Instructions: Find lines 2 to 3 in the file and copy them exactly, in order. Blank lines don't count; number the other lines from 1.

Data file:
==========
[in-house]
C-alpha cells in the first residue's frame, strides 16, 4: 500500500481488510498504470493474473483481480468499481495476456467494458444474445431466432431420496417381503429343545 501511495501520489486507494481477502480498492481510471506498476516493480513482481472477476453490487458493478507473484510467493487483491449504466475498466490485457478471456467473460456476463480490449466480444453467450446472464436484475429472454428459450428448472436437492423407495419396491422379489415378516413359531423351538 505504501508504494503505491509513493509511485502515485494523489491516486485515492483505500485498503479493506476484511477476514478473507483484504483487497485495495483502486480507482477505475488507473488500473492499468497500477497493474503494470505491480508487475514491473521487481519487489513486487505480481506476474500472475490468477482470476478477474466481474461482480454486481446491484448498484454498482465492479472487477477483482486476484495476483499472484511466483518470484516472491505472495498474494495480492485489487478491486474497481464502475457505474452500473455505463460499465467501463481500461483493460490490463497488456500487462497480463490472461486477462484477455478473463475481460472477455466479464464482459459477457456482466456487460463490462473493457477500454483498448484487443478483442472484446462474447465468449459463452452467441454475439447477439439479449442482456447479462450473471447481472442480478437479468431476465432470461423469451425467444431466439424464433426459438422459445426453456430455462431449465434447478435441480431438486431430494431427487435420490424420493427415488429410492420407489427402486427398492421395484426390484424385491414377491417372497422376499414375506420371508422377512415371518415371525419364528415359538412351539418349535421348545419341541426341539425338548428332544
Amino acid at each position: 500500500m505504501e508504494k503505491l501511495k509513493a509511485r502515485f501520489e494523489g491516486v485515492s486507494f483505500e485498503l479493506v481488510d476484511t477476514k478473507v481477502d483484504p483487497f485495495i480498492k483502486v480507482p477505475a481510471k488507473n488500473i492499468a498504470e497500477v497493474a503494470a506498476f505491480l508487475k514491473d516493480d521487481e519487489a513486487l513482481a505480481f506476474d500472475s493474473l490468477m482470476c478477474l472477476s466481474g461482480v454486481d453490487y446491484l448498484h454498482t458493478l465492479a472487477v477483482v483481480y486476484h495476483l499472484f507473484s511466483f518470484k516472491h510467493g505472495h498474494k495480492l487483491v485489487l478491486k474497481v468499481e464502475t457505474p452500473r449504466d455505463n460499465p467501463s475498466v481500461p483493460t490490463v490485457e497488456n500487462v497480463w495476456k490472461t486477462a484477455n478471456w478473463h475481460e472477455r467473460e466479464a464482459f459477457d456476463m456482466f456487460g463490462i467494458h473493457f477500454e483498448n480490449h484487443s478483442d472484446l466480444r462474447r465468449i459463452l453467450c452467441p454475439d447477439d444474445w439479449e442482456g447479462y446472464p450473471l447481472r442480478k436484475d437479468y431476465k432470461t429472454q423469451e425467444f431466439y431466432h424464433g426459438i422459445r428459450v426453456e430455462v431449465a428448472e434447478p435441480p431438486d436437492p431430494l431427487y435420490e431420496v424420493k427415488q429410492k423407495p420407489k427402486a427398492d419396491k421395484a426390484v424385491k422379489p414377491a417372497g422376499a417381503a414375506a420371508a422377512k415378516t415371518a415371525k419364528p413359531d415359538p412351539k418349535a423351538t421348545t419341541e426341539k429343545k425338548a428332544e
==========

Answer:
C-alpha cells in the first residue's frame, strides 16, 4: 500500500481488510498504470493474473483481480468499481495476456467494458444474445431466432431420496417381503429343545 501511495501520489486507494481477502480498492481510471506498476516493480513482481472477476453490487458493478507473484510467493487483491449504466475498466490485457478471456467473460456476463480490449466480444453467450446472464436484475429472454428459450428448472436437492423407495419396491422379489415378516413359531423351538 505504501508504494503505491509513493509511485502515485494523489491516486485515492483505500485498503479493506476484511477476514478473507483484504483487497485495495483502486480507482477505475488507473488500473492499468497500477497493474503494470505491480508487475514491473521487481519487489513486487505480481506476474500472475490468477482470476478477474466481474461482480454486481446491484448498484454498482465492479472487477477483482486476484495476483499472484511466483518470484516472491505472495498474494495480492485489487478491486474497481464502475457505474452500473455505463460499465467501463481500461483493460490490463497488456500487462497480463490472461486477462484477455478473463475481460472477455466479464464482459459477457456482466456487460463490462473493457477500454483498448484487443478483442472484446462474447465468449459463452452467441454475439447477439439479449442482456447479462450473471447481472442480478437479468431476465432470461423469451425467444431466439424464433426459438422459445426453456430455462431449465434447478435441480431438486431430494431427487435420490424420493427415488429410492420407489427402486427398492421395484426390484424385491414377491417372497422376499414375506420371508422377512415371518415371525419364528415359538412351539418349535421348545419341541426341539425338548428332544
Amino acid at each position: 500500500m505504501e508504494k503505491l501511495k509513493a509511485r502515485f501520489e494523489g491516486v485515492s486507494f483505500e485498503l479493506v481488510d476484511t477476514k478473507v481477502d483484504p483487497f485495495i480498492k483502486v480507482p477505475a481510471k488507473n488500473i492499468a498504470e497500477v497493474a503494470a506498476f505491480l508487475k514491473d516493480d521487481e519487489a513486487l513482481a505480481f506476474d500472475s493474473l490468477m482470476c478477474l472477476s466481474g461482480v454486481d453490487y446491484l448498484h454498482t458493478l465492479a472487477v477483482v483481480y486476484h495476483l499472484f507473484s511466483f518470484k516472491h510467493g505472495h498474494k495480492l487483491v485489487l478491486k474497481v468499481e464502475t457505474p452500473r449504466d455505463n460499465p467501463s475498466v481500461p483493460t490490463v490485457e497488456n500487462v497480463w495476456k490472461t486477462a484477455n478471456w478473463h475481460e472477455r467473460e466479464a464482459f459477457d456476463m456482466f456487460g463490462i467494458h473493457f477500454e483498448n480490449h484487443s478483442d472484446l466480444r462474447r465468449i459463452l453467450c452467441p454475439d447477439d444474445w439479449e442482456g447479462y446472464p450473471l447481472r442480478k436484475d437479468y431476465k432470461t429472454q423469451e425467444f431466439y431466432h424464433g426459438i422459445r428459450v426453456e430455462v431449465a428448472e434447478p435441480p431438486d436437492p431430494l431427487y435420490e431420496v424420493k427415488q429410492k423407495p420407489k427402486a427398492d419396491k421395484a426390484v424385491k422379489p414377491a417372497g422376499a417381503a414375506a420371508a422377512k415378516t415371518a415371525k419364528p413359531d415359538p412351539k418349535a423351538t421348545t419341541e426341539k429343545k425338548a428332544e